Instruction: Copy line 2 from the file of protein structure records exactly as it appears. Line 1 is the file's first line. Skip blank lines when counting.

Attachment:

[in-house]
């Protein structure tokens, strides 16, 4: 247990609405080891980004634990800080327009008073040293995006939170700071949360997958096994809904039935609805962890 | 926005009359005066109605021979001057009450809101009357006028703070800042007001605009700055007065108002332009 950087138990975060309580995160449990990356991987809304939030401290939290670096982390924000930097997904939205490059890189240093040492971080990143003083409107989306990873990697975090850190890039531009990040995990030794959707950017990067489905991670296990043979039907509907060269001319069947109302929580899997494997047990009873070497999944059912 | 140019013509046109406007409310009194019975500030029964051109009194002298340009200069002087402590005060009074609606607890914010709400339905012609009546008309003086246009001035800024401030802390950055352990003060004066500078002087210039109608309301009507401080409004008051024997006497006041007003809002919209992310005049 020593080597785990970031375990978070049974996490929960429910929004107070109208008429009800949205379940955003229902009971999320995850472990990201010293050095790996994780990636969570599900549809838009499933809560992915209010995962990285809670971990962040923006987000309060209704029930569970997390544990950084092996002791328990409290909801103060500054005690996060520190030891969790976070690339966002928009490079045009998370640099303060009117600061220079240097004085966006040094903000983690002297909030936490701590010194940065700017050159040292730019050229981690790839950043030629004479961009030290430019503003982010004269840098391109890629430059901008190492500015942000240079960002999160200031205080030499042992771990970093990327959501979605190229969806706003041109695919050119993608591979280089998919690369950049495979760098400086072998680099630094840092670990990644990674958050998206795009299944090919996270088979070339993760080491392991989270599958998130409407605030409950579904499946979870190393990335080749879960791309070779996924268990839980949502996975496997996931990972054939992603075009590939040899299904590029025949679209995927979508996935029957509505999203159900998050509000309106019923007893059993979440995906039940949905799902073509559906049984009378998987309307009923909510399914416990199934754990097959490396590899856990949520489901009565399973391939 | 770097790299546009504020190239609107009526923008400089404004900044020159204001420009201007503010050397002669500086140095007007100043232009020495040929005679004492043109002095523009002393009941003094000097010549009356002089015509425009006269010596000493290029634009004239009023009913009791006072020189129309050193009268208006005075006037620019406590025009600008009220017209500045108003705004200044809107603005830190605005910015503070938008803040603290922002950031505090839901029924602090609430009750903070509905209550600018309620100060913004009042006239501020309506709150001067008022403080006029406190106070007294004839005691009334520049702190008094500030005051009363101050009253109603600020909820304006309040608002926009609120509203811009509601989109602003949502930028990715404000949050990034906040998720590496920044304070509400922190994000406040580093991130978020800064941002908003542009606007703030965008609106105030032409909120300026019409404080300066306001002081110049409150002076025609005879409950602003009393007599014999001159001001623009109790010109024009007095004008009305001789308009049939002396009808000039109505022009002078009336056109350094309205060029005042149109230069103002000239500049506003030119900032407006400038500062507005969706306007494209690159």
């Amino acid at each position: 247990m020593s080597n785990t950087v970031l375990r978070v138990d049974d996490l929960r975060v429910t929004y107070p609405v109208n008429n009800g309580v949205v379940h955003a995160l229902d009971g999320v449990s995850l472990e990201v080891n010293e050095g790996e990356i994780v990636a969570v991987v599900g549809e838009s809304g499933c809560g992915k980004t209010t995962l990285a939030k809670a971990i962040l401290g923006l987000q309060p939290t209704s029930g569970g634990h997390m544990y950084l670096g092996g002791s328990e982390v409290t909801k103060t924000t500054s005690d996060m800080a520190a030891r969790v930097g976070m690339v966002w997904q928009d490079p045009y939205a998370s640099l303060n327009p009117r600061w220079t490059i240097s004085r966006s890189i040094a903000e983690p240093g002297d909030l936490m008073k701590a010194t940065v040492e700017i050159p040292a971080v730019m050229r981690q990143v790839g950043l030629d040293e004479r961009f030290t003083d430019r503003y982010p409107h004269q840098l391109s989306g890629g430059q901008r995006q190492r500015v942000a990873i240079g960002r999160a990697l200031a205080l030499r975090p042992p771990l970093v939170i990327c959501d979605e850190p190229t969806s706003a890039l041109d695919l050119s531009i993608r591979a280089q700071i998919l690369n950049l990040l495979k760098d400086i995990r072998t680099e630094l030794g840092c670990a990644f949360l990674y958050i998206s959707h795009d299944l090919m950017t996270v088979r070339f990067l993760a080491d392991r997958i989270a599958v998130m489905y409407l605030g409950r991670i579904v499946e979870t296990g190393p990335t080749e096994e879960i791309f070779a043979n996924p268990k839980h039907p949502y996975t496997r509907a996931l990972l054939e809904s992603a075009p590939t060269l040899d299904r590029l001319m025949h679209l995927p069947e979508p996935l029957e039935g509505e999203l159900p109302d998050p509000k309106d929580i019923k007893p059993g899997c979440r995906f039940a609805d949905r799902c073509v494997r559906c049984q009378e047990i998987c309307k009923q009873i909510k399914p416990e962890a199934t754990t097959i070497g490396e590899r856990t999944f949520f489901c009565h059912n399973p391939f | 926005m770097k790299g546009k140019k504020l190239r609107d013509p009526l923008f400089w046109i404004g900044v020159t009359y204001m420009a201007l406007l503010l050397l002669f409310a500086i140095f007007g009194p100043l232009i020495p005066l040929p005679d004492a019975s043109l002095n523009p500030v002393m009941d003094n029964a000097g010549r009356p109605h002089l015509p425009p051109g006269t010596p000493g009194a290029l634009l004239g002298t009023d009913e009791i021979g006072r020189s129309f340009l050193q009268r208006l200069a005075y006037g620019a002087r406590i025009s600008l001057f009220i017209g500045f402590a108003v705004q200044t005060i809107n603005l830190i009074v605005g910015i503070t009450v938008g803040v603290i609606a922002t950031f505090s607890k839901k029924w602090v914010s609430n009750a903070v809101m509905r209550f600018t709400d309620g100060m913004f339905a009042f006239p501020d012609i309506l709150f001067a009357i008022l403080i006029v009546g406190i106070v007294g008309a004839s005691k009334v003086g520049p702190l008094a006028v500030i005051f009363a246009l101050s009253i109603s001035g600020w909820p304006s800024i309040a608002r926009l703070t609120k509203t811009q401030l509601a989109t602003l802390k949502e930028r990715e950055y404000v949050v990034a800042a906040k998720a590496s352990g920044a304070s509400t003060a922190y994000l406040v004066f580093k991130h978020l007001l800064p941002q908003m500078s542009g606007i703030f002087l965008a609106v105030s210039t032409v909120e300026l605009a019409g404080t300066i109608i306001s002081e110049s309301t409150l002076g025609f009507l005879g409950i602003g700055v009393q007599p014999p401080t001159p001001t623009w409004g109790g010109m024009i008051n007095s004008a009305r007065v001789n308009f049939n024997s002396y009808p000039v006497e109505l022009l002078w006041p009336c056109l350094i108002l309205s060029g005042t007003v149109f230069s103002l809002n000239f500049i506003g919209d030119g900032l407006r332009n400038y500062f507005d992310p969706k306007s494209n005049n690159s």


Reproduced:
């Protein structure tokens, strides 16, 4: 247990609405080891980004634990800080327009008073040293995006939170700071949360997958096994809904039935609805962890 | 926005009359005066109605021979001057009450809101009357006028703070800042007001605009700055007065108002332009 950087138990975060309580995160449990990356991987809304939030401290939290670096982390924000930097997904939205490059890189240093040492971080990143003083409107989306990873990697975090850190890039531009990040995990030794959707950017990067489905991670296990043979039907509907060269001319069947109302929580899997494997047990009873070497999944059912 | 140019013509046109406007409310009194019975500030029964051109009194002298340009200069002087402590005060009074609606607890914010709400339905012609009546008309003086246009001035800024401030802390950055352990003060004066500078002087210039109608309301009507401080409004008051024997006497006041007003809002919209992310005049 020593080597785990970031375990978070049974996490929960429910929004107070109208008429009800949205379940955003229902009971999320995850472990990201010293050095790996994780990636969570599900549809838009499933809560992915209010995962990285809670971990962040923006987000309060209704029930569970997390544990950084092996002791328990409290909801103060500054005690996060520190030891969790976070690339966002928009490079045009998370640099303060009117600061220079240097004085966006040094903000983690002297909030936490701590010194940065700017050159040292730019050229981690790839950043030629004479961009030290430019503003982010004269840098391109890629430059901008190492500015942000240079960002999160200031205080030499042992771990970093990327959501979605190229969806706003041109695919050119993608591979280089998919690369950049495979760098400086072998680099630094840092670990990644990674958050998206795009299944090919996270088979070339993760080491392991989270599958998130409407605030409950579904499946979870190393990335080749879960791309070779996924268990839980949502996975496997996931990972054939992603075009590939040899299904590029025949679209995927979508996935029957509505999203159900998050509000309106019923007893059993979440995906039940949905799902073509559906049984009378998987309307009923909510399914416990199934754990097959490396590899856990949520489901009565399973391939 | 770097790299546009504020190239609107009526923008400089404004900044020159204001420009201007503010050397002669500086140095007007100043232009020495040929005679004492043109002095523009002393009941003094000097010549009356002089015509425009006269010596000493290029634009004239009023009913009791006072020189129309050193009268208006005075006037620019406590025009600008009220017209500045108003705004200044809107603005830190605005910015503070938008803040603290922002950031505090839901029924602090609430009750903070509905209550600018309620100060913004009042006239501020309506709150001067008022403080006029406190106070007294004839005691009334520049702190008094500030005051009363101050009253109603600020909820304006309040608002926009609120509203811009509601989109602003949502930028990715404000949050990034906040998720590496920044304070509400922190994000406040580093991130978020800064941002908003542009606007703030965008609106105030032409909120300026019409404080300066306001002081110049409150002076025609005879409950602003009393007599014999001159001001623009109790010109024009007095004008009305001789308009049939002396009808000039109505022009002078009336056109350094309205060029005042149109230069103002000239500049506003030119900032407006400038500062507005969706306007494209690159």